For the last six months, we’ve been checking in on Jason and Kim Harper, owners of what has become Bellingham’s newest brewery, Stemma Brewing Co. Since our first story, the amount of progress made, obstacles overcome and work that the Harper family have put into this project are hard to ignore. With an early summer opening date in sight, Bellingham is becoming increasingly abuzz about Stemma.
Jason and his dad, Mark Harper, have been putting in late nights at their 2039 Moore Street location. Between taproom construction and putting together the actual brewery side of things, the Harpers have a plateful. To the naked eye, this place looks like it has months more work ahead of it. Since we last checked in, however, more progress has been made than one could even think possible.
In mid January, the Stemma location was essentially an empty warehouse. Parts of the brewhouse had been sitting on the brewery side of their building, and more was on the way. The day we checked in with the Harper’s in fact, was the day their shipment of fresh kegs with the Stemma logo was supposed to arrive. Otherwise, the space was empty, and you could see wheels turning in the minds of each member of the Harper family.
Now, the Harpers are past their first couple merchandise launches, have build a brand just waiting to fill itself out with beer, and the space is coming to life. Walking into Stemma today, it looks like a future brewery.
For those of us who aren’t building a brewery, the nuances and every day baby steps are likely to be overlooked. For instance, putting in the two large walk-in coolers is a project of it’s own that demands constant maintenance. Stemma now has one large walk-in behind where the bar will be located, and an even larger one for keg storage in the brewery. The glycol chiller is up and running, and the new grain mill is finally in the house.
It’s safe to say that Stemma is over the hump, and to the point in their journey where things are seeming to move quicker and quicker.
With that being said, the Harper family have without a doubt experienced systematic setbacks in making their brewing dreams come true.
On Christmas Eve, Jason and Kim submitted their licensing application to the federal government for review. On Christmas Day, the federal government shut down, leaving Stemma in limbo for a number of weeks without an end to the shut down in sight. Now that things are back up and running, they’ve been in touch with the Alcohol and Tobacco Tax and Trade Bureau, a notoriously difficult and lengthy part of the process of opening a brewery.
This development was made in the last week. Once the application is reviewed by all three levels of the TTB, the state can review the application and make approvals, giving Stemma the liquor license they need in order to open.
Not only are Jason and Kim relying on getting approval to open their doors, but they need the state to approve even having a Stemma table at this year’s April Brews Day beer festival, a fundraiser for Max Higbee Center, taking place on one of the last Saturdays in April every year.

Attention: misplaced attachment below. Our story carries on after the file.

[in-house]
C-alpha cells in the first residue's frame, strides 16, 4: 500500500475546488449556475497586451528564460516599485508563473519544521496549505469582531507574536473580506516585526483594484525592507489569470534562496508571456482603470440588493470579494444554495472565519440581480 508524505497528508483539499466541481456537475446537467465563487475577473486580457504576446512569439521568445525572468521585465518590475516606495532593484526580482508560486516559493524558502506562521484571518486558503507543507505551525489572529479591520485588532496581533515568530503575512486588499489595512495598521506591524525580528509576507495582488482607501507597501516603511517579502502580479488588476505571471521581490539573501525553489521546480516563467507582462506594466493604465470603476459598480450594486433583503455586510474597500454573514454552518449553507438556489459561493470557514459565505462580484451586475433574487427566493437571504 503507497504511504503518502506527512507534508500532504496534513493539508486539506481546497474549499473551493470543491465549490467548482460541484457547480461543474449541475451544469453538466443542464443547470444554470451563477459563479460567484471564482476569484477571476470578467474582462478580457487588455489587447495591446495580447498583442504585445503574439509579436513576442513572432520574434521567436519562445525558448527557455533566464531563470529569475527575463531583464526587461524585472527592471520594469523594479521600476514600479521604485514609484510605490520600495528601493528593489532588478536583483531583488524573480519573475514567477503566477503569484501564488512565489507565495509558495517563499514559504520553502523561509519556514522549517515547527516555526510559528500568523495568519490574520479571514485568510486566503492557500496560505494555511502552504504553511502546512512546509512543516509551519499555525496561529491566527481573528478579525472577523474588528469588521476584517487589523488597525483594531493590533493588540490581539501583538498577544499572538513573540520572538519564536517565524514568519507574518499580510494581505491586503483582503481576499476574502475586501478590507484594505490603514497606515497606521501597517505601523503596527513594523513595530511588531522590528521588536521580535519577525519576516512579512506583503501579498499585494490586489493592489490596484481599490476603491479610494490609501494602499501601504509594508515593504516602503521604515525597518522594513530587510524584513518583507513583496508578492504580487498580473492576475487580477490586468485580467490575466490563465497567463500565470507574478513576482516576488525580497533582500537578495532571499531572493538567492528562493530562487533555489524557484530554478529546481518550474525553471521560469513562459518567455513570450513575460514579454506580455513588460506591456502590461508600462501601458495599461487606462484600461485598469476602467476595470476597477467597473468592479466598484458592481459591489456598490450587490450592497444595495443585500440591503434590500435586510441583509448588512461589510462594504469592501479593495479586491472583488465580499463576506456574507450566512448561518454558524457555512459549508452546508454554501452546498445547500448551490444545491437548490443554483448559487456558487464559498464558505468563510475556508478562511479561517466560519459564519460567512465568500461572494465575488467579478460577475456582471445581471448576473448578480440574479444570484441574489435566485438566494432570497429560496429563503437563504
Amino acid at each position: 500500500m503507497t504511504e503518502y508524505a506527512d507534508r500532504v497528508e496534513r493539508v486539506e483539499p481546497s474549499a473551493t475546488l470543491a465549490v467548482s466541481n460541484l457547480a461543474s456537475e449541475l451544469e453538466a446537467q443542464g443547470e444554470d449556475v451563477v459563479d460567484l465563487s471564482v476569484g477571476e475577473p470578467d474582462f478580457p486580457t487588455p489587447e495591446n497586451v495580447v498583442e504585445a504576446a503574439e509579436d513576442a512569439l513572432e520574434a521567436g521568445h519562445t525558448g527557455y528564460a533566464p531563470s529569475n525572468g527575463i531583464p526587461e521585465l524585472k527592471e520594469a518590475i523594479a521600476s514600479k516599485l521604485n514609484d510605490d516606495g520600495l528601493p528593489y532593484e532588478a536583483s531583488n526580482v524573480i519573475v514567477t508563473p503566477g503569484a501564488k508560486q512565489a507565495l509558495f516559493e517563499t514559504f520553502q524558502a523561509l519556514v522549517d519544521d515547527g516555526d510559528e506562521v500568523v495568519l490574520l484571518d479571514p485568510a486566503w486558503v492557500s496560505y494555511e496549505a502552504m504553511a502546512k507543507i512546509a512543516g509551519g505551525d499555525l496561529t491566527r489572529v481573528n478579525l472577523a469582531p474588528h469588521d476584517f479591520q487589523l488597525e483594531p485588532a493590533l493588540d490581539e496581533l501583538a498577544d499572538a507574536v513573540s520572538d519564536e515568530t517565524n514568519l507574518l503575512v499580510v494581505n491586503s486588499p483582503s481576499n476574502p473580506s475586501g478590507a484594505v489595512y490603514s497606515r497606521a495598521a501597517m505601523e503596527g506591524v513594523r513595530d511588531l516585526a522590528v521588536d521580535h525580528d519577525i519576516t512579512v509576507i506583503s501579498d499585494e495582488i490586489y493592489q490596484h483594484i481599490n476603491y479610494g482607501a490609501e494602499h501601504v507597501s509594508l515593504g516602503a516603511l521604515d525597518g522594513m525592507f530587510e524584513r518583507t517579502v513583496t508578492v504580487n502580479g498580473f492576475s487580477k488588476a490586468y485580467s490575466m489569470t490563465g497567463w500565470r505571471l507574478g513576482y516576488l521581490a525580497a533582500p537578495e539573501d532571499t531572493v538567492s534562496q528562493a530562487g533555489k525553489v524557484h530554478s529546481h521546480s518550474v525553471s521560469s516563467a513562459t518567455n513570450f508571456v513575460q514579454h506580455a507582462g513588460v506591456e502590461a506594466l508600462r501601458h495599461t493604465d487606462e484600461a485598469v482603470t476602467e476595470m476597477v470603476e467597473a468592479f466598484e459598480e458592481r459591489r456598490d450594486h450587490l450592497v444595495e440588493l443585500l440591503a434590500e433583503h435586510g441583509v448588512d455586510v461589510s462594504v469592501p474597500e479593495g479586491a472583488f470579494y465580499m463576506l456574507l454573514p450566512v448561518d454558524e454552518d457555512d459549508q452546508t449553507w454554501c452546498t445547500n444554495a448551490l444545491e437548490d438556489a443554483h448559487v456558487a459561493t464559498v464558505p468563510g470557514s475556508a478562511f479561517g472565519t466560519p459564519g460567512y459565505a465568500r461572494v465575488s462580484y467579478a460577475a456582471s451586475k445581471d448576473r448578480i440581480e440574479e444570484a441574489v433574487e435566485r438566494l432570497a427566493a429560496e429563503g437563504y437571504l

That date is approaching quickly, so you may be wondering how Stemma will have beer to pour at their April Brews Day table, should they have one?
Since licensing became an issue and construction is still being done on getting the brewhouse together, Stemma has been doing collaborations, two of which will be available at April Brews Day this year.
The first collaboration was done recently with Boundary Bay and will be called Training Wheels Blonde IPA in order to commemorate the Harper’s getting their feet wet on the brew deck for the first time in a while. It seems fitting, especially considering Boundary Bay has partially the same set up as Jason’s system, (similar immersion coil style brew kettle for you homebrewers reading), which he bought from Cloudburst Brewing in Seattle.
Stemma will also be collaborating with their close friends at Brothers Cascadia Brewing in Vancouver, WA, making a Pink Guava Hazy IPA. Both of these collaborations will be available in some way or another at April Brews Day 2019.
In the midst of all the collaborations, there is still work to be done of course. This Friday, Stemma receives their tank order, which includes fermenters and bright tanks. Configuring the brewhouse set up and dialing in things the way Jason wants them, while making sure everything is in code, has been part of the challenge. One of the largest obstacles in that sense has been working with electricians, according to Jason. Currently, there’s a shortage of electricians taking jobs due to an overwhelming number of apprentices in the industry, and the requirement of a specific journeyman to apprentice ratio.
Besides details and nuances of the construction process, Stemma is looking to plant the seed about building a staff. In the next month or so, the Harpers will begin looking into hiring six beertenders to staff their taproom. Jason encourages those who are interested to keep an eye on the Stemma Facebook and Instagram pages for when they may be starting the hiring process.
One of the questions followed throughout this journey thus far has been that of who will staff the brewhouse side? While the Stemma team is looking for a brewer, Jason and Mark will be taking control of production for the first few months while Stemma’s role in the Bellingham beer community unfolds.
Looking forward, Stemma will be doing another round of merchandise before opening. If you want to rock your Stemma gear at April Brews Day for their debut, keep your eyes on social media and stemmabrewing.com for when the merchandise launches.
Things are happening quickly at Stemma, and we are so excited to be able to witness the successes and trials of building a truly grassroots brewery. Hopefully, see you at the Stemma taproom in May!